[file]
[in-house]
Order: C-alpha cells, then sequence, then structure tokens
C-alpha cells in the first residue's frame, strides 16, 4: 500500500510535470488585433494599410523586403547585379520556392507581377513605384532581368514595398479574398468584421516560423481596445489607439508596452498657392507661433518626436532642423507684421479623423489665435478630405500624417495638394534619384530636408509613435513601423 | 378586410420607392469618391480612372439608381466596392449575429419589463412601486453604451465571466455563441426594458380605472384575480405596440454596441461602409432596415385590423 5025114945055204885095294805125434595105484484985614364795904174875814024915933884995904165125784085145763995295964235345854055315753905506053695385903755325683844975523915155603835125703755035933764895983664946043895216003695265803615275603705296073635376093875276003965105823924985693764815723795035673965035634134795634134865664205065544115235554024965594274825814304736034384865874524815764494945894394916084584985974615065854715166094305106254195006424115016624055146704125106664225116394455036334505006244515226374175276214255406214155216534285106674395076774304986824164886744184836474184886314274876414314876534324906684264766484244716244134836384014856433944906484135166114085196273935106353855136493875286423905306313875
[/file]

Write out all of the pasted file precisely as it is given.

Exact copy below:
[in-house]
Order: C-alpha cells, then sequence, then structure tokens
C-alpha cells in the first residue's frame, strides 16, 4: 500500500510535470488585433494599410523586403547585379520556392507581377513605384532581368514595398479574398468584421516560423481596445489607439508596452498657392507661433518626436532642423507684421479623423489665435478630405500624417495638394534619384530636408509613435513601423 | 378586410420607392469618391480612372439608381466596392449575429419589463412601486453604451465571466455563441426594458380605472384575480405596440454596441461602409432596415385590423 5025114945055204885095294805125434595105484484985614364795904174875814024915933884995904165125784085145763995295964235345854055315753905506053695385903755325683844975523915155603835125703755035933764895983664946043895216003695265803615275603705296073635376093875276003965105823924985693764815723795035673965035634134795634134865664205065544115235554024965594274825814304736034384865874524815764494945894394916084584985974615065854715166094305106254195006424115016624055146704125106664225116394455036334505006244515226374175276214255406214155216534285106674395076774304986824164886744184836474184886314274876414314876534324906684264766484244716244134836384014856433944906484135166114085196273935106353855136493875286423905306313875